By MARK ANDERSON
LAS VEGAS – The timing and location of the WNBA All-Star Game couldn’t be much better.
Just last week, 19-year-old star Victor Wembanyama made his NBA Summer League debut to a sold-out crowd at the nearby Thomas & Mack Center. League Commissioner Adam Silver spoke frankly about Las Vegas as a potential expansion candidate. and the Aces continued to outperform their opponents, finishing 19-2 while seeking their second straight WNBA title.
That’s plenty of basketball momentum ahead of the All-Star Game at Michelob Ultra Arena. The 3-point shooting competition and skill competitions were held on Friday and Saturday’s game was declared a sell-out.
Team Wilson is led by Aces star and two-time MVP A’ja Wilson, and she’ll be joined by three of her Las Vegas teammates as they take on Team Stewart, led by 2018 MVP Breanna Stewart of the New York Liberty.
Aces coach Becky Hammon, who will lead Team Wilson, noted that Las Vegas has a history as a basketball city. UNLV won the national championship in 1990 and participated in three other Final Fours, making Runnin’ Rebels games a must-watch even in this entertainment-packed city.
“We just have the privilege and honor of being his first professional basketball team,” Hammon said. “But looking back at the early UNLV games, I think this city has always loved basketball. I think we played our way into the discussion of being one of the best shows here.”
Hammon was speaking after Tuesday night’s 98-72 win over Phoenix Mercury, played in front of a record crowd of 10,281 and marking the team’s third sellout this season. Paul George, Donovan Mitchell and Bam Adebayo were among the NBA players watching, along with former Duke and USA basketball coach Mike Krzyzewski and Hall of Famer Isiah Thomas.
“The birth of the sport of Vegas outside of boxing has been amazing,” said Thomas. “It’s really emerging as a hub for sports and entertainment, and the WNBA and the Vegas Aces are driving that.”
The NBA could be next. Silver often referred to Las Vegas as “31. Franchise” because all 30 teams participate in the Summer League each year.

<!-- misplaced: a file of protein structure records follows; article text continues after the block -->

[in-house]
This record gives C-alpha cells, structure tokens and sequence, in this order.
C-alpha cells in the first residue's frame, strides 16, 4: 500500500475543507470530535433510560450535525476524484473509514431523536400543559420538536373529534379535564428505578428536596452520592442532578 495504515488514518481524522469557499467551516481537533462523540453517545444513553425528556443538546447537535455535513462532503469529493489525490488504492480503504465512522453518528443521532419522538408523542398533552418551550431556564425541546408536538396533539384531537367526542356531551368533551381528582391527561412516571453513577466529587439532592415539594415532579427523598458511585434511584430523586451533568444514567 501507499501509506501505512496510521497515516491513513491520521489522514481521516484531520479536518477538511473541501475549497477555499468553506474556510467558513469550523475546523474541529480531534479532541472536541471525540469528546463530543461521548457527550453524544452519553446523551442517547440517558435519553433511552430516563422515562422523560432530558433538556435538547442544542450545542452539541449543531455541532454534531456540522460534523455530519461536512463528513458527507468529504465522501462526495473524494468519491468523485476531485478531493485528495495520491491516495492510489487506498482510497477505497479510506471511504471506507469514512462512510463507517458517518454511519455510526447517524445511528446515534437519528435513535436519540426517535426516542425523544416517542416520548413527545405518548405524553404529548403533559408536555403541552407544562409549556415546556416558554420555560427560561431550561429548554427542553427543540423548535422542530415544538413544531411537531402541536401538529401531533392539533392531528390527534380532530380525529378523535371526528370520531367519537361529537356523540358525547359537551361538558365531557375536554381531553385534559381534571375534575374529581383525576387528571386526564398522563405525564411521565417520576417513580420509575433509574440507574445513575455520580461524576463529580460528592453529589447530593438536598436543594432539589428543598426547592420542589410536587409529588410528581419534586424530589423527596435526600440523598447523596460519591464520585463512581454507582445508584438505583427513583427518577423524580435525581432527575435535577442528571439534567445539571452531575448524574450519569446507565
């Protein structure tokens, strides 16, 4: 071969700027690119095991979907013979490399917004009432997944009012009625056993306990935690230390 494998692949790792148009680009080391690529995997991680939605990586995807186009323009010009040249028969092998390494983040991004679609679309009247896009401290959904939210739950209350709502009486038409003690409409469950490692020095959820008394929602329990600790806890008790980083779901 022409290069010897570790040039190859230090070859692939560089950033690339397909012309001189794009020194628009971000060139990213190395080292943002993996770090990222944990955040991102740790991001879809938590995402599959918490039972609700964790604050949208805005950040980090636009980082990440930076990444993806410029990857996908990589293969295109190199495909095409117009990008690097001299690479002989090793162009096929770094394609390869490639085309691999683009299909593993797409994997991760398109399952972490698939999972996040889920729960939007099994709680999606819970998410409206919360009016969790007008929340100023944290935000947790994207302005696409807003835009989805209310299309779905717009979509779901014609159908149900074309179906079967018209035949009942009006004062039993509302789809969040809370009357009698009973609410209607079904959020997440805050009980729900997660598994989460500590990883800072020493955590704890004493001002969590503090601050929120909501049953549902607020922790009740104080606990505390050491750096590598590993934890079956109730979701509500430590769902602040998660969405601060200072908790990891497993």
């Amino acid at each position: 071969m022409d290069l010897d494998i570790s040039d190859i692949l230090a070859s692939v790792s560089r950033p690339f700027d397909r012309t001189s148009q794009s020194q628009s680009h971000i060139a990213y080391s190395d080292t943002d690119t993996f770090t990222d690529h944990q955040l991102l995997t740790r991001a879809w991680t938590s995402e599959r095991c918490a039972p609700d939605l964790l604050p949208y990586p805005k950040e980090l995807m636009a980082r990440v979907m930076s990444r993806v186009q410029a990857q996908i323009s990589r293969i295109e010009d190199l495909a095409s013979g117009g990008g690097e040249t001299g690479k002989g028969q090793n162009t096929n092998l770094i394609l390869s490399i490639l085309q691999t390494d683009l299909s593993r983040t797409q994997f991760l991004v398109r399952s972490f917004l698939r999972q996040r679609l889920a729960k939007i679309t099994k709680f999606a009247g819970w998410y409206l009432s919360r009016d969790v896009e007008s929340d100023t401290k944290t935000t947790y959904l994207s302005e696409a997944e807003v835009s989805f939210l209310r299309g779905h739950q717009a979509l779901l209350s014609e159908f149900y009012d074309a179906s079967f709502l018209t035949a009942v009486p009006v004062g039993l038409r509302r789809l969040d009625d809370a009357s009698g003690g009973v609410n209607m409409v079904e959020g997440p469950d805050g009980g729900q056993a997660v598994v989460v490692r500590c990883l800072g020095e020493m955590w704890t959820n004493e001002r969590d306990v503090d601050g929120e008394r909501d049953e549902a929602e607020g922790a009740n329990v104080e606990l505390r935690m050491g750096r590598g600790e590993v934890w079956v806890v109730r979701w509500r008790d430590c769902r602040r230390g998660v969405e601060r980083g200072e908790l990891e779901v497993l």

And that relationship grows as the NBA plays the final four games of its first tournament of the season on December 7th and 9th in Las Vegas.
“I like to think that the tournament games that are being played here next year have something to do with the NBA flirting with the idea of starting a team,” George said. “I hope it goes well. There is a huge NBA fan base here.”
Speaking at the Associated Press sports editors convention in Las Vegas on Monday, Silver didn’t stem speculation about the city as a potential expansion candidate. As the NBA finalizes its multimedia deals within the next few years, Silver said the league will consider adding teams.
“We’re going to look at that market,” Silver said. “There is no doubt that there is (also) a lot of interest in Seattle. That’s no secret.”
For now, at least, the world’s top players will be making their homes in Las Vegas for a few days, attending All-Star Game celebrations and trying to put on a show for the fans.
“I think it’s great to be in Las Vegas,” said Napheesa Collier, forward for the Minnesota Lynx, who will be playing her third All-Star Game. “They’ve always done a really great job in the past and with the Summer League there’s more people interested in basketball there. I think it’s a great opportunity to attract even more women’s basketball fans.”